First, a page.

This is the second in a series of columns by Robert Wilkes, who has taken upon himself the nearly hopeless task of convincing Jews it is in their best interest to vote Republican.
I describe my wife Nancy as kinetic. She must always be on the go. I am an accommodating husband, so we take “active” vacations.
While bicycling through France from chateau to chateau, I discovered insights in economics. The largest chateau in the Loire Valley is Chambord, built by Francois I in the early 16th century. It’s a hunting “cottage” for 2,000 friends, built near his mistress (c’est la France, n’est pas?). The scale is astounding.
Later, we went to the gilded palace of Versailles. It’s a monument to Louis XIV’s profligate use of state money in an egocentric enterprise, and it ruined the French economy. As many in France wanted me to know, this is why they had the revolution.
Some define “economic injustice” as the gap in wealth between rich and poor. I think that term is rubbish when applied to America. Go to Versailles. Read Zola, Hugo and Flaubert. Now, that was a gap!
Economics is difficult to discuss with liberal friends. I believe they avoid substantive discussions because practical economics is incompatible with liberal orthodoxy. Instead of rational arguments and empirical evidence, I get worn-out tropes, myths and misinformation. It’s a shame. The subject deserves better.
As Jews, we have a responsibility to the less fortunate. We are instructed to leave the corners of the fields to gleaners. The Jewish tradition is clear; charity and righteousness are the same word in Hebrew, tzedakah.
With that in mind, any measure of economic policy must begin by determining how it helps working people. In a downturn, the rich may buy fewer Louis Vuitton handbags. The poor are out of work. If you agree with me that results matter, the choice is clear. You should vote Republican, because Democratic policies have failed working people in America.
President Obama, as with all modern presidents, promised his top priority would be creating jobs. But how does government create lasting, private-sector jobs? Eighteen months into this administration, the answer is clear. Government does not create jobs. After $825 billion in “stimulus,” our unemployment rate has held steady at nearly 10 percent. Experts say the real rate is much higher.
None of this should be a surprise. Similar government programs failed to create jobs in the 1930s, and they’re failing today. Unemployment was appalling all during the Depression. FDR never solved unemployment; the war did. Sixteen million people were inducted into the armed forces. Our economy did not recover until the 1950s.
So what are the Obama people thinking? My view is that we are governed by academic elites, none of whom ever met a payroll or ran a business. The top officials in this administration are products of elite universities where FDR is considered a saint and the New Deal remains a model of enlightened economic thought. Not because it worked — it didn’t. They believe in it because it’s a path to greater political power. New Deal economics allows them to practice the activist, big-government policies by which properly educated elites pull all the levers for the “benefit” of the little people.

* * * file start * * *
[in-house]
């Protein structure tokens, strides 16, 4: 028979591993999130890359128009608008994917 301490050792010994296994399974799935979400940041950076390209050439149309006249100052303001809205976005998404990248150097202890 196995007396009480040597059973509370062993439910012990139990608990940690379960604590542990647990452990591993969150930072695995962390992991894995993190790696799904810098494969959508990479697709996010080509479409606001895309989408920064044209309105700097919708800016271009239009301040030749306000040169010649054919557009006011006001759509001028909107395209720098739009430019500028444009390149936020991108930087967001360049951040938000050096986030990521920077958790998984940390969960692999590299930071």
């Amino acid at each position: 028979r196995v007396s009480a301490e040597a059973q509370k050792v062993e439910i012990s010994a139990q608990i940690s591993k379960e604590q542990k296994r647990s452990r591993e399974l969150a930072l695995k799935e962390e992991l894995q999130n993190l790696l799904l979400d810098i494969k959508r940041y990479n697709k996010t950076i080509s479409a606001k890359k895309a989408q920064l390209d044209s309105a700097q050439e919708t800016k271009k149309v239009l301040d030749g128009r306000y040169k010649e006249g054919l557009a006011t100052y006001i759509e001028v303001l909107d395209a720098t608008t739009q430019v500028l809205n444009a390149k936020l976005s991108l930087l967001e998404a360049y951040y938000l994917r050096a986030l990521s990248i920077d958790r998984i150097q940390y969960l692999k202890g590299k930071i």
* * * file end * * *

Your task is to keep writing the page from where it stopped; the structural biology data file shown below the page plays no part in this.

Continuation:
So we regurgitated 1930s economic policy and the result is exactly the same: Persistent unemployment. Business is so spooked by a feckless, unpredictable government that it does not spend or invest — or hire. Obama’s team promotes even more Keynesian stimulus spending long after the rest of the world has realized it doesn’t work. Imagine — European leaders lecturing us about government getting too big and spending too much!
The best strategy for creating jobs in America is so evident, it’s risible that we still argue about it. Let America do what it does better than any country in the world: Create wealth. Grow the economy. Free the creative energy of the private sector. Get government out of the way. Cut taxes. Stop deficit spending and stabilize the currency.
New jobs will come by the millions as they always have when conservative policies hold sway. Coolidge racked up a whopping 3 percent average unemployment during his presidency. Even Kennedy got it right.
It’s easy to show that the economy grows faster with lower tax rates. An empirical observation called Hauser’s Law shows that the U.S. government collects a consistent 19.5 percent of GDP in taxes regardless of tax rates. This is true whether marginal income tax rates are 28 percent or 90 percent.
How can that be? Hauser’s law proves that raising taxes lowers growth, and lowering taxes grows the economy. A growing economy is the surest way to help the poor and create jobs, and that’s a beautiful, Jewish thing. If you want economic justice, don’t give someone a handout. Grow the economy and give them a job. Not just a job; give them dignity and self respect. How Jewish can you get?